The Netherlands does not have a list of forbidden first names. However, the civil status registrar has refused names such as Miracle-of-Love and Urine in the past. To change your first name, including patronyms, you have to start a court procedure. You should put forward a serious and substantial reason for the name change. For example, you wish to distance yourself from your religious upbringing or adhere to another religion. Moreover, the name change must not be contrary to public interest. The name may not be unlawful or improper and not be a surname, unless the surname is also a common first name (such as Frank). We can lodge a petition for you with the competent Dutch court. The court procedure may take a few months.
If the petition is complete and fully states the reasons for the name change, the courts will in most cases award the request without requiring a court hearing. The change of name will then be granted, often in a matter of weeks. The civil status registrar may appeal the decision, but this rarely happens. After three months the change is automatically registered by the municipality (gemeente).
Changing your surname
If you wish to change your surname, a request must be sent to Justis. Justis lists specific categories in which a surname change is accepted. For example, minors with a dual nationality or in case of psychological distress. The full list is available here (in Dutch only).
Though intervention by a lawyer is not mandatory in this procedure, it is certainly advisable for clients unfamiliar with the Dutch system to consult a lawyer specialised in private international law. This procedure may take up to nine months and in most cases requires a stiff administrative fee.
It should be observed that in both first name and some surname change procedures, a statement by a certified Dutch mental health expert may be necessary. This statement is very important as it serves to convince the competent authority — court or ministry — that there is a causal link between the psychological distress the person suffers and the surname of that the person. We will put you into direct contact with a counsellor specialised and familiar with this procedure if necessary.
Minors with a dual nationality; acknowledgement of paternity outside the Netherlands
If the name of a person has been recorded outside the Netherlands at birth or have changed as a result of a change in personal status outside the Netherlands and has been laid down in a document drawn up by a competent authority in accordance with local regulations, the names recorded or changed this way will also be recognised in the Netherlands by the civil status registrar (Article 24 (1) of Book 10 Dutch Civil Code). Starting 1 January 2024, minors under sixteen who acquired their surname abroad are allowed to choose either parents' name or a combination of both parents' name. For example, in case of an acknowledgement of paternity done abroad which results in the acquisition of Dutch nationality, a foreign adoption or in case of an option for Dutch nationality. Above the age of sixteen, children may make their own choice for either parents’ name or a combination of both.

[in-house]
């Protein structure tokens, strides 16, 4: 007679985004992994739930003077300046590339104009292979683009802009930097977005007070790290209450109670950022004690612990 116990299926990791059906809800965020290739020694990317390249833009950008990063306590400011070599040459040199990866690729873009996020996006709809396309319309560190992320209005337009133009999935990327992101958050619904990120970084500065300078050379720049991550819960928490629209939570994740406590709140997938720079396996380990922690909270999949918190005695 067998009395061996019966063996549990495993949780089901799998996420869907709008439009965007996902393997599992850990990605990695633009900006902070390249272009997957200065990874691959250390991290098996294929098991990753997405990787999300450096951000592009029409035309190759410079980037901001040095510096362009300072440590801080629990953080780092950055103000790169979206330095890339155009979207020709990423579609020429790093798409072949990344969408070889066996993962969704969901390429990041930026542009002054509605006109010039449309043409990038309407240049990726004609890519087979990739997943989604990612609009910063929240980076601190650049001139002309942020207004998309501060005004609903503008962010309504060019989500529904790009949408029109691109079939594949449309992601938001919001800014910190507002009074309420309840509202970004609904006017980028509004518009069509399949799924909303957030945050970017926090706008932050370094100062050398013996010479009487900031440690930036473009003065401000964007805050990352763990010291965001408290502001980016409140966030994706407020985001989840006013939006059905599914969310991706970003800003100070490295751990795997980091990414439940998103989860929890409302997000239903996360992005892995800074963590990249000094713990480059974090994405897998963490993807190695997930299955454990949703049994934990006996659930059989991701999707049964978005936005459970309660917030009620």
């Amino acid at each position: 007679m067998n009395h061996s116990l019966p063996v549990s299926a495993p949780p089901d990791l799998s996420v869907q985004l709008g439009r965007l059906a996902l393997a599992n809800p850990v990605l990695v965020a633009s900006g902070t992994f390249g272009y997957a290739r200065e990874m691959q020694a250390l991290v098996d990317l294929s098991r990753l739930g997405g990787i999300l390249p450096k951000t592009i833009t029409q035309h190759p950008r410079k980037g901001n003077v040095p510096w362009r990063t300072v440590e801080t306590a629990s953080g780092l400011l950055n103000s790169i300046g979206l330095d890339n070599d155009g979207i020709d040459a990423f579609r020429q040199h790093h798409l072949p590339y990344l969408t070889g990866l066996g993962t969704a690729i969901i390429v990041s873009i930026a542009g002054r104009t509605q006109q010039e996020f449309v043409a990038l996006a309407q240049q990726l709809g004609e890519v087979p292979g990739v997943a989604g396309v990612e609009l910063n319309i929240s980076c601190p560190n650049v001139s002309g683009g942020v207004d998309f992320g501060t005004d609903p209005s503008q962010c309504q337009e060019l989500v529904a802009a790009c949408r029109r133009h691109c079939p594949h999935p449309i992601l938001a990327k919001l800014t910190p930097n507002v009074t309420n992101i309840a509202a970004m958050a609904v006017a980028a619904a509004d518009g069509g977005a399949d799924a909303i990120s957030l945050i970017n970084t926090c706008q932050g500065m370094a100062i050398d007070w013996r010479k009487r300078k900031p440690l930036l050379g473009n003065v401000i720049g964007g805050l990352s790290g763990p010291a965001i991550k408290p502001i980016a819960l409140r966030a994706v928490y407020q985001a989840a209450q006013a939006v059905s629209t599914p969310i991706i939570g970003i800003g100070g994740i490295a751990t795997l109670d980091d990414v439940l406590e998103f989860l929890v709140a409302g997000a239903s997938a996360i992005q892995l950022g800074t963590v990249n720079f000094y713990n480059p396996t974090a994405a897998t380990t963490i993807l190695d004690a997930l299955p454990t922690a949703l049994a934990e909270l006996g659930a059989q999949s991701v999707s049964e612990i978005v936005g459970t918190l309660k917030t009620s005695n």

Adults with dual Dutch and EU nationality
Some Dutch nationals who were born in the Netherlands may wish to have the same surnames as they have or would have in the country of their other nationality (such as Spain or Portugal). If there is a clear connection between the name change and the right to free movement of persons, this result may be achieved in a court procedure. Having different names within the EU is not a desirable outcome. In those cases, a court procedure may be indicated to make a change to the Dutch birth certificate rather than an actual surname change through the Justis procedure. A recent case by one of our lawyers shows that a Dutch court will be sensitive to the argument that a person’s right to freedom of movement within the EU may be affected if that person – on account of his Dutch nationality- cannot have more than one surname. The ‘unity of name’ within the nuclear family has been recognised by Dutch courts as an important concern. Thus, if you have a sibling who has a double-barrelled surname, for example, because of their birth in Spain or Portugal, this may be a concern.
Recognition of names acquired abroad
The referred decision by the first instance court in Amsterdam is in line with developments in European law which emphasise freedom of movement and mutual recognition. Over the past decades, case-law has emerged from the (EU) European Court of Justice. EU member states are required to recognise surnames acquired in other Member States as deriving from the right to free movement of EU citizens. Until recently, this was not so clear for Dutch adults with a dual nationality.
We will assess your situation and whether your case is viable. Accordingly, we will talk about your very own personal reasons for the proposed name change. We will also provide you with an outline of what to expect in the administrative or judicial procedure and will estimate the total costs of such a procedure.
For more information, please contact Richard Blauwhoff or Vera Kidjan.